HUDSON — Lawyers for the nine cardiologists who were suspended in 2004 from performing angioplasties at Regional Medical Center Bayonet Point are now accusing the hospital of racial discrimination.
Nine lawsuits, filed in federal court this week by prominent Tampa attorney Barry Cohen, say the hospital and its parent chain, HCA Inc., revoked the doctors' privileges and then failed to provide them with an appropriate appeal process because of their "race and ethnic characteristics."
Five of the cardiologists are Indian, three are Arab and one is Hispanic.
In a written statement Tuesday evening, hospital spokesman Kurt Conover said the suspensions resulted from a quality review by a third party of the hospital's catheterization lab.
"The actions we took at that time were solely to further the hospital's health care quality," he said.
The claims of discrimination are the latest twist in the nearly four-year-old dispute between the hospital and the doctors.
The federal lawsuits are separate from the pending civil cases the same doctors filed against the hospital in December 2006 in 6th Judicial Circuit Court, Cohen said Tuesday.
Those 2006 lawsuits, which do not mention racial discrimination, allege the motivation behind the suspensions was financial: The less expensive angioplasties were outpacing the number of costly bypass surgeries.
Cohen declined Tuesday to make additional comments. The new lawsuits ask for unspecified financial damages.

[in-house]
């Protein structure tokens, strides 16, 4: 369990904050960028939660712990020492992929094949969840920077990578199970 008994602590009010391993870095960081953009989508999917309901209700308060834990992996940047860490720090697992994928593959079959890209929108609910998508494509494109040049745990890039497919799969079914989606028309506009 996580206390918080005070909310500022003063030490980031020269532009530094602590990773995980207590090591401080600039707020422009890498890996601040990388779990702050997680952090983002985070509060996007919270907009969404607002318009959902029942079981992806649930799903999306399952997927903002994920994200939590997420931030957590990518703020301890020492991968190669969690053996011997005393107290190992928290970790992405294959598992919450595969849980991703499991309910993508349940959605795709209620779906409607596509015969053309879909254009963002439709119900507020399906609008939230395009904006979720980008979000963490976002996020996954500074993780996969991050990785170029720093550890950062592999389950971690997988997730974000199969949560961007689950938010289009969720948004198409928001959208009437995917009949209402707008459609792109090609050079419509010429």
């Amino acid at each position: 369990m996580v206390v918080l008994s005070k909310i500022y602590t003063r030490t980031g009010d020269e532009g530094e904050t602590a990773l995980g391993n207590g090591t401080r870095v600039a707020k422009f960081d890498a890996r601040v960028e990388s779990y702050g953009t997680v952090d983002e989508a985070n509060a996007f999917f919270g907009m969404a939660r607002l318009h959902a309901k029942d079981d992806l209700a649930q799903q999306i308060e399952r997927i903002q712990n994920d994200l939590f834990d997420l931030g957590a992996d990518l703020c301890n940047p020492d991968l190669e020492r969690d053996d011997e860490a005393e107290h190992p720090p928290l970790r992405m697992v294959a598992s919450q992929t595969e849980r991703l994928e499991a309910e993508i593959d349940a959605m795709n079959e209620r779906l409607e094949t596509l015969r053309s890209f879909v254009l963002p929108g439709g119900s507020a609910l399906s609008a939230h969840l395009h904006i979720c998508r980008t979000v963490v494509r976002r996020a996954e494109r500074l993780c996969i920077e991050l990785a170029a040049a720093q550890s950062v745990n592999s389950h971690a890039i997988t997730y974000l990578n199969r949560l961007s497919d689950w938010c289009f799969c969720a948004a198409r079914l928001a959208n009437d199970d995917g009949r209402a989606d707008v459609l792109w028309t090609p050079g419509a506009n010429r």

The latest lawsuits do not offer specific evidence of discrimination except in one allegation: HCA "required minority members" of the hospital's board of trustees to recuse themselves during a December 2004 meeting in which administrators presented the findings of the review.
That was the meeting at which administrators recommended trustees revoke the privileges of the nine cardiologists. (The findings of the review have not been made public, but the lawsuits say the consultant did not recommend taking any action against the doctors.)
The court filings do not say how many trustees recused themselves, what their names are or whether HCA gave any reasons for requiring the trustees to step aside during the presentation.
The nine cardiologists in the case are Sudhir Agarwal, Gopal Chalavarya, Charles Saniour, Adel Eldin, Mahmoud Nimer, Dipak Parekh, Thomas Mathews, Joseph Idicula and Rene Kunhardt.
Last year, the chief of staff at Bayonet Point told the Times that the hospital had reinstated the privileges of three of those doctors following an internal review. It is unclear whether the hospital has since reinstated privileges for any of the other six doctors.
Jodie Tillman can be reached at email@example.com or (727) 869-6247.